Do Not Touch This Plant!
Giant hogweed (Heracleum mantegazzianum) is a Federally listed noxious weed. Its sap, in combination with moisture and sunlight, can cause severe skin and eye irritation, painful blistering, permanent scarring and blindness. Contact between the skin and the sap of this plant occurs either through brushing against the bristles on the stem or breaking the stem or leaves.
What to do if you come in contact with giant hogweed:
Immediately wash the affected area thoroughly with soap and water and keep the area away from sunlight for 48 hours. This plant poses a serious health threat; see your physician if you think you have been burned by giant hogweed. If you think you have giant hogweed on your property, do NOT touch it. Please refer to our Health Hazards & Safety Instructions for Giant Hogweed for more information.
How do you identify giant hogweed?
Giant hogweed is a biennial or perennial herb in the carrot family (Apiaceae) which can grow to 14 feet or more. Its hollow, ridged stems grow 2-4 inches in diameter and have dark reddish-purple blotches. Its large compound leaves can grow up to 5 feet wide. Its white flower heads can grow up to 2 1/2 feet in diameter. Please refer to the Giant Hogweed Idenhelp. Some other plants look very similar.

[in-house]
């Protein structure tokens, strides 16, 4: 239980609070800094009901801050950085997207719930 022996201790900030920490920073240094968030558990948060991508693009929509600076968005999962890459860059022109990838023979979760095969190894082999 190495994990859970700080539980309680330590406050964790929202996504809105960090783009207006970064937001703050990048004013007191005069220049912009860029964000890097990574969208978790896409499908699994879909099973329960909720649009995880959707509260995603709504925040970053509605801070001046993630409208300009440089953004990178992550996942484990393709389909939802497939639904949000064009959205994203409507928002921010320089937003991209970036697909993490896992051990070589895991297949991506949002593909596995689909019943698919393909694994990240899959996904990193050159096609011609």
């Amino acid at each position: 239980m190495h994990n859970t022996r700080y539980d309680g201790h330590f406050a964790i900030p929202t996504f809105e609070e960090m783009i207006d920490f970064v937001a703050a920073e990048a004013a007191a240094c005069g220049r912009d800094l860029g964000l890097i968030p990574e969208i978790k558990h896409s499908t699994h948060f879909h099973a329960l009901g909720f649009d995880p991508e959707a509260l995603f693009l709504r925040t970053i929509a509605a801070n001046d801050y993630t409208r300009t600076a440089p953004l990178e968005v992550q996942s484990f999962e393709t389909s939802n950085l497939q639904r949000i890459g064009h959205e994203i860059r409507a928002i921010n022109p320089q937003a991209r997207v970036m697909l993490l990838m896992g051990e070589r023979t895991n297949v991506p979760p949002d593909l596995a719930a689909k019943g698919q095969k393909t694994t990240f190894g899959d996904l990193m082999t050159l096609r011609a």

What to do if you see giant hogweed:
Photograph: Photos are needed to confirm identification. Take high resolution photos of the entire plant, stem, leaves, flowers and seeds, making sure to keep a safe distance.
Report: Email DEC or call the Giant Hogweed Hotline: 1-845-256-3111. Provide photos, detailed directions to the plant infestation and estimate the number of plants.
Control: If giant hogweed is confirmed, DEC will contact the landowner and may visit to assess the site and discuss management options, as resources allow.
Where is giant hogweed found?
Giant hogweed is a native of the Caucasus Mountain region between the Black and Caspian Seas. It was introduced to Europe and the United Kingdom in the late nineteenth century and to the United States in the early twentieth century as an ornamental garden plant. It has become established in New England, the Mid-Atlantic Region and the Northwest. Giant hogweed grows along streams and rivers and in fields, forests, yards and roadsides. It prefers open sites with abundant light and moist soil but it can grow in partially shaded habitats, too. The map to the right displays the current confirmed locations of giant hogweed sites in New York State.
More information may be found on the DEC website.
tification page for further